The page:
Dakota, Kansas, and Alaska in the general election was 1964.
    Even if Obama is “transcendent,” as his campaign has argued, the
    historic electoral trends and the current political environment
    suggest that translating those primary wins into November success will
    be close to impossible.
    In short: Hillary is better positioned to carry the battle ground
    states that Democrats need to win in November and Obama’s victories in
    deep red states do not .
    Hillary is the only Democrat with the strength, leadership, and
    experience to defeat John McCain. Senator Clinton is seen as the best
    prepared to be Commander-in-Chief.
    Nationally, 57% say Hillary Clinton is best prepared to be president,
    39% Obama [CBS/ NYT, February 24]
    Hillary Clinton is seen as best able to take on the Republicans on
    their own turf – national security and terrorism. She is seen as a
    strong and decisive leader (a seven point advantage over Obama
    Hillary is seen as the one who can get the job done – leading Obama
    nationally by 13 points [USA Today/ Gallup, 2/24].
    Hillary is seen as the candidate to solve the country’s problems,
    leading Obama by 10 points [USA Today/ Gallup, 2/24].
    John McCain will diminish any perceived advantage Obama has with
    independents. As has been widely discussed, one of John McCain’s key
    constituents is independents. And against McCain, Obama will be framed
    by the Republicans as too liberal (he was ranked by the National
    Journal as the most liberal Senator); untested on national security;
    and vulnerable on issues that would make him unelectable in November.
    These issues may be surmountable in a Democratic primary but will be
    an Achilles heel with independents in a general election.
    The McCain Roadmap: McCain has already foreshadowed his campaign’s
    construct against Obama: His vulnerability is experience and judgment
    on national security.
    McCain: Obama’s ‘meet, talk and hope approach’ is ‘dangerously naïve
    in international diplomacy.’ “Meet, talk, and hope may be a sound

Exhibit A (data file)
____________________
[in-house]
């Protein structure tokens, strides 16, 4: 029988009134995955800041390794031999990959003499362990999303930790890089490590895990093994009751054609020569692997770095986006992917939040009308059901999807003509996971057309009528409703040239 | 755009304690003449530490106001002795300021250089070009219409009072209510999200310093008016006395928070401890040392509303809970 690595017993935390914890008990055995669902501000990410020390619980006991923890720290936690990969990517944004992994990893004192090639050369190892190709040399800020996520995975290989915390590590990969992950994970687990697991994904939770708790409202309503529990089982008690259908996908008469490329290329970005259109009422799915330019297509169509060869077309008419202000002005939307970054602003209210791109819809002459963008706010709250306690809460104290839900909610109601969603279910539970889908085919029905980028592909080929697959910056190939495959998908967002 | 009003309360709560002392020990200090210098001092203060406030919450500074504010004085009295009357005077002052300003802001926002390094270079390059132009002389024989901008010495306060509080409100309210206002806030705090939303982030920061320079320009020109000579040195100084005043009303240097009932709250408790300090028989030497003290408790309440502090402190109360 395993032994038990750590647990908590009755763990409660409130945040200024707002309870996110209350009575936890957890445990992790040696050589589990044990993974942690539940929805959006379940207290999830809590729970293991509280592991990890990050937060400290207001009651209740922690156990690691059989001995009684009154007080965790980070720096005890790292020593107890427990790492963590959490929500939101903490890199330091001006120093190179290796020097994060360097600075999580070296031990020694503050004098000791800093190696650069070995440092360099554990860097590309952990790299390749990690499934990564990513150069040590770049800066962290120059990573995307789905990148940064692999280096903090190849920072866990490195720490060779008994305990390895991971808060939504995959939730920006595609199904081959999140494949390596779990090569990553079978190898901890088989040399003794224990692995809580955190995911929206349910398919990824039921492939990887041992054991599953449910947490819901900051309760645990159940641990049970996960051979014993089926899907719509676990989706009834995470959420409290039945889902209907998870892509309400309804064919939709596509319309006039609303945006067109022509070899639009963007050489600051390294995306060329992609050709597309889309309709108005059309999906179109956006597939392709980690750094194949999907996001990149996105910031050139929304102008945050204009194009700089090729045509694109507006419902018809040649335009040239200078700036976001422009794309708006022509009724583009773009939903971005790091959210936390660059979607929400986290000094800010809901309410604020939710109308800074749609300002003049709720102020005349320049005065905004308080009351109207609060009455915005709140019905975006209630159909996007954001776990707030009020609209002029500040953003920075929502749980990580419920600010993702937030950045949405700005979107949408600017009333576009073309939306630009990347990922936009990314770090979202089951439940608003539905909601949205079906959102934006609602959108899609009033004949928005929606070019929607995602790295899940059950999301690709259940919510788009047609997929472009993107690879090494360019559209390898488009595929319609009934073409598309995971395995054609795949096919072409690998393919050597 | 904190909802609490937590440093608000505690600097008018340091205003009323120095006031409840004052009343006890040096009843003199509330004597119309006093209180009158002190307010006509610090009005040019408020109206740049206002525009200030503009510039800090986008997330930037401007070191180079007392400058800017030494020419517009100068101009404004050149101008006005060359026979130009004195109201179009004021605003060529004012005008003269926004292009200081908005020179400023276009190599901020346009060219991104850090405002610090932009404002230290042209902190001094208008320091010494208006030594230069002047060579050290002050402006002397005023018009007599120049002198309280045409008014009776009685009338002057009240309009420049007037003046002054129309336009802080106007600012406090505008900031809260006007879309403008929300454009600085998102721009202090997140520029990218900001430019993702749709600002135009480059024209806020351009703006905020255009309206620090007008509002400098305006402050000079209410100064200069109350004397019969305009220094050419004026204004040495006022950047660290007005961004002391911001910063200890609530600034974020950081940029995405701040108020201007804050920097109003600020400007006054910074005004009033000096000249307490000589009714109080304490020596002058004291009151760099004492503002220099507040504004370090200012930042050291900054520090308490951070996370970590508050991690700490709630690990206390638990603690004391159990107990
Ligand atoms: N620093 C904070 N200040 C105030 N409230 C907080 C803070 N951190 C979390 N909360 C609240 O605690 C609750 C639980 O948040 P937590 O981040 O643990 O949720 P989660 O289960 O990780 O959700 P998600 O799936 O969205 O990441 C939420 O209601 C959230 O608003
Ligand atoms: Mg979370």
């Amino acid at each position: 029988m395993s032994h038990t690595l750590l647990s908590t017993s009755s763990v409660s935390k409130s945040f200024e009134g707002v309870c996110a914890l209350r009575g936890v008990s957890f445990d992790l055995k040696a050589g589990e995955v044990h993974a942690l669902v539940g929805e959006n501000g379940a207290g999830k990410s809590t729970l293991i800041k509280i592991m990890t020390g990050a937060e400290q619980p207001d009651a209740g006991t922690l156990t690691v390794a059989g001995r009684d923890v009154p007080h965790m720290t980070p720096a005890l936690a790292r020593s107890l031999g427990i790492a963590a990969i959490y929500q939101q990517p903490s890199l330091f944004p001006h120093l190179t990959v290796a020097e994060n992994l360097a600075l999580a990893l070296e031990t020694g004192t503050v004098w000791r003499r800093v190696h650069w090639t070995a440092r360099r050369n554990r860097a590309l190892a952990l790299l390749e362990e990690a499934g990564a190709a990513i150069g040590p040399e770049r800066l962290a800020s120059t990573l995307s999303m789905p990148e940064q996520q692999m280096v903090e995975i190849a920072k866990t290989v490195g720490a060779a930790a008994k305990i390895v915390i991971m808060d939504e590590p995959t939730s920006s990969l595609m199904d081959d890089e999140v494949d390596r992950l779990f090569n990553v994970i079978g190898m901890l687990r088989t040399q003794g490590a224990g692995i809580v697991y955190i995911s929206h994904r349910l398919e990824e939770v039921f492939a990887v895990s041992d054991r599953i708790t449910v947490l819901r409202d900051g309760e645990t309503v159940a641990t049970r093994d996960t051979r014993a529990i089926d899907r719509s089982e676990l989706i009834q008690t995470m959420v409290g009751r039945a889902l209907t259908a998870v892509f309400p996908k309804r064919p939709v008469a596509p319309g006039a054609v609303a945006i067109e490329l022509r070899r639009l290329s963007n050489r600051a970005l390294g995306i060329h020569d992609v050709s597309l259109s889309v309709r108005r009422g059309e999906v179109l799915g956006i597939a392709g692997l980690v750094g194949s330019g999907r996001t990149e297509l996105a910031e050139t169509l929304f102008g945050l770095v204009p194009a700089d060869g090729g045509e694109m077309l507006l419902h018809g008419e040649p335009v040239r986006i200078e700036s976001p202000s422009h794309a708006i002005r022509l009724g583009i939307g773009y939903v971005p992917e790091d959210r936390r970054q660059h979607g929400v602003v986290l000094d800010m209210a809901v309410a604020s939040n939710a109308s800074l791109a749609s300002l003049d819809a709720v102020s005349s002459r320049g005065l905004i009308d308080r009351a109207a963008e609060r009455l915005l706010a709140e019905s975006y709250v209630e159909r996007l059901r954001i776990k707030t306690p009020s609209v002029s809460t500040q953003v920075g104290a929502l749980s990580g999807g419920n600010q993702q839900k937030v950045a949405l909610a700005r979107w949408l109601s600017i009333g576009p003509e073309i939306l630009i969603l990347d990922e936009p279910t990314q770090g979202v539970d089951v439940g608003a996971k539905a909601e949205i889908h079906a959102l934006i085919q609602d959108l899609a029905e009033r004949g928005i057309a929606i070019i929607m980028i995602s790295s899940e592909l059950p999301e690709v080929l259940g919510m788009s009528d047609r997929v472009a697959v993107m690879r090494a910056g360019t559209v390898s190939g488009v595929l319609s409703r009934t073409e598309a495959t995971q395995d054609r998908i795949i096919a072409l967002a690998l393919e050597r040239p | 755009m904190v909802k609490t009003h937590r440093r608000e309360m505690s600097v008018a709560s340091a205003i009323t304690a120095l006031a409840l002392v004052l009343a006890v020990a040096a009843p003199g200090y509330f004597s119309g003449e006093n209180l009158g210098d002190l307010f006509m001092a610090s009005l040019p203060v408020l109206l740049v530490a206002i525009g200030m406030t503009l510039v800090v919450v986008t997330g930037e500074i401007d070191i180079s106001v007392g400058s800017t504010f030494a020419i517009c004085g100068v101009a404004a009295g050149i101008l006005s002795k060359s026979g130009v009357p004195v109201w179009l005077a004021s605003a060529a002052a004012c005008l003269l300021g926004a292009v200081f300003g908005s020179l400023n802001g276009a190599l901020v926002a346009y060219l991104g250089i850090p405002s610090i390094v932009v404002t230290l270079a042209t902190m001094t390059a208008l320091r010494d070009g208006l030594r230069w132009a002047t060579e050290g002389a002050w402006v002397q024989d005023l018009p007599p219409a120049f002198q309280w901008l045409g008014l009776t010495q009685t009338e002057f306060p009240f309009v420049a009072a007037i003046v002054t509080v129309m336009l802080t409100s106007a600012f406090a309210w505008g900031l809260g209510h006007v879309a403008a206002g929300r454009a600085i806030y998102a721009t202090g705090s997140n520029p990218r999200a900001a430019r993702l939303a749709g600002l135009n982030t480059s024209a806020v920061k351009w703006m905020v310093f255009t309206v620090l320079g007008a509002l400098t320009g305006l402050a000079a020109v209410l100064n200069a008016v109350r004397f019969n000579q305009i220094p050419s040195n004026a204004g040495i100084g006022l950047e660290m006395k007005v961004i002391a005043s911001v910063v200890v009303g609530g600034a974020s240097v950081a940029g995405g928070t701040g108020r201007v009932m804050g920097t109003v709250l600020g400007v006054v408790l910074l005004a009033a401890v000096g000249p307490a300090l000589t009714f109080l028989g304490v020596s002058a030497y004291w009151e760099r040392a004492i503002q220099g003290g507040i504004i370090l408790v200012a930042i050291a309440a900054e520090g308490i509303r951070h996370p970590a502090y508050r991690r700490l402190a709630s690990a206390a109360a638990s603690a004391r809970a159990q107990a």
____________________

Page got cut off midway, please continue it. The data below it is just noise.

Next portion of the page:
approach in a state legislature, but it is dangerously naive in
    international diplomacy where the oppressed look to America for hope
    and adversaries wish us ill.” [McCain, NYT’s The Caucus, 2/22/08]
    McCain: Obama is an ‘inexperienced candidate who once suggested
    bombing our ally, Pakistan, and suggested sitting down without
    preconditions or clear purpose with enemies who support terrorists.’
    “Each event poses a challenge and an opportunity. Will the next
    president have the experience — the judgment, experience informs and
    the strength of purpose to respond to each of these developments in
    ways that strengthen our security and advance the global progress of
    our ideals? Or will we risk the confused leadership of an
    inexperienced candidate who once suggested bombing our ally, Pakistan,
    and suggested sitting down without preconditions or clear purpose with
    enemies who support terrorists and are intent on destabilizing the
    world by acquiring nuclear weapons? I think you know the answer to
    that question.” [Post-Wisconsin Primary Victory Speech, 2/19/08]
    Steward of the economy. Hillary Clinton leads both John McCain and
    Barack Obama on the economy and health care. In the latest LA Times/
    Bloomberg poll (1/22), Hillary leads McCain 52/28 on health care and
    43/34 on the economy.
    Hillary leads Barack Obama on health care by 21 points nationally [USA
    Today/Gallup, 2/24].
    Florida. There is an additional reality that must be considered – the
    1.75 million voters in Florida whose votes will not be represented at
    the Democratic convention. How we handle this swing state will affect
    our Party’s potential of carrying it in November (Democrats lost
    Florida in 2004). This is a state where the playing field was level –
    all of the candidates had their names on the ballot and none
    campaigned in the state.
    Michigan. Nearly 600,000 Democrats voted in Michigan, but right now
    their votes are not being counted. Democrats barely carried Michigan
    in 2004 (by only 3% — 51 to 48). If our party refuses to let them
    participate in the convention, we will provide a political opportunity
    for the Republicans to win both Florida and Michigan. Recognizing
    their importance to Democratic success in November, Hillary has called
    for the delegates of both states to be seated at the convention.
    Hillary has the money to compete. In February, the Clinton campaign
    raised approximately $35 million – averaging more than a million
    dollars a day. This deep level of support gives Hillary the resources
    she needs to compete between now and the Convention.

    From BlogHillary:by Harold Ickes, Senior Advisor & Mark Penn, Chief
    Posted here by Randy…Rcalypso

    M Waheed Jadoon